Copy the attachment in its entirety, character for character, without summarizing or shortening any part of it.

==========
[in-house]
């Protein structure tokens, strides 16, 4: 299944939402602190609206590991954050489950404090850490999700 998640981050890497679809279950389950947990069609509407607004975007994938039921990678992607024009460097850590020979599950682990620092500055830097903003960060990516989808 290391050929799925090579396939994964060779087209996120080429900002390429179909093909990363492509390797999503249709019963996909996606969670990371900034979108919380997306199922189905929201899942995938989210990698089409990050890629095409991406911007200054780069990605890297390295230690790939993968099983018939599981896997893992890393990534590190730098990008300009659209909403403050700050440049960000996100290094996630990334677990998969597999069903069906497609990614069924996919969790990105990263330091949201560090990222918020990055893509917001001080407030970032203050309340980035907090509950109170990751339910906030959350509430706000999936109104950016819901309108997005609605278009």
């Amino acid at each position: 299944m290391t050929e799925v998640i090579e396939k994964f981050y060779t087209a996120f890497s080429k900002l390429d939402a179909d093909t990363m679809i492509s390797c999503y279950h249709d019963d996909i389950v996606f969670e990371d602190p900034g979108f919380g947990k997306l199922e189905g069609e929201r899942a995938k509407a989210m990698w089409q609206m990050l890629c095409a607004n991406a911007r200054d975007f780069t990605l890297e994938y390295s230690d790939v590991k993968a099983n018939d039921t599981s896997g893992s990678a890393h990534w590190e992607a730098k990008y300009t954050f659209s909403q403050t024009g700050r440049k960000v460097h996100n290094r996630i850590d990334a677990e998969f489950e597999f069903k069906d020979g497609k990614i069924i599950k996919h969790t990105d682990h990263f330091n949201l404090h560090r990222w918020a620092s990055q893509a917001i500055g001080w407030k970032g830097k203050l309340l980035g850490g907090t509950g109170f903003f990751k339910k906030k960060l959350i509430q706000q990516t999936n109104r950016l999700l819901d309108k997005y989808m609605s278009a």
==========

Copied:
[in-house]
């Protein structure tokens, strides 16, 4: 299944939402602190609206590991954050489950404090850490999700 998640981050890497679809279950389950947990069609509407607004975007994938039921990678992607024009460097850590020979599950682990620092500055830097903003960060990516989808 290391050929799925090579396939994964060779087209996120080429900002390429179909093909990363492509390797999503249709019963996909996606969670990371900034979108919380997306199922189905929201899942995938989210990698089409990050890629095409991406911007200054780069990605890297390295230690790939993968099983018939599981896997893992890393990534590190730098990008300009659209909403403050700050440049960000996100290094996630990334677990998969597999069903069906497609990614069924996919969790990105990263330091949201560090990222918020990055893509917001001080407030970032203050309340980035907090509950109170990751339910906030959350509430706000999936109104950016819901309108997005609605278009």
């Amino acid at each position: 299944m290391t050929e799925v998640i090579e396939k994964f981050y060779t087209a996120f890497s080429k900002l390429d939402a179909d093909t990363m679809i492509s390797c999503y279950h249709d019963d996909i389950v996606f969670e990371d602190p900034g979108f919380g947990k997306l199922e189905g069609e929201r899942a995938k509407a989210m990698w089409q609206m990050l890629c095409a607004n991406a911007r200054d975007f780069t990605l890297e994938y390295s230690d790939v590991k993968a099983n018939d039921t599981s896997g893992s990678a890393h990534w590190e992607a730098k990008y300009t954050f659209s909403q403050t024009g700050r440049k960000v460097h996100n290094r996630i850590d990334a677990e998969f489950e597999f069903k069906d020979g497609k990614i069924i599950k996919h969790t990105d682990h990263f330091n949201l404090h560090r990222w918020a620092s990055q893509a917001i500055g001080w407030k970032g830097k203050l309340l980035g850490g907090t509950g109170f903003f990751k339910k906030k960060l959350i509430q706000q990516t999936n109104r950016l999700l819901d309108k997005y989808m609605s278009a």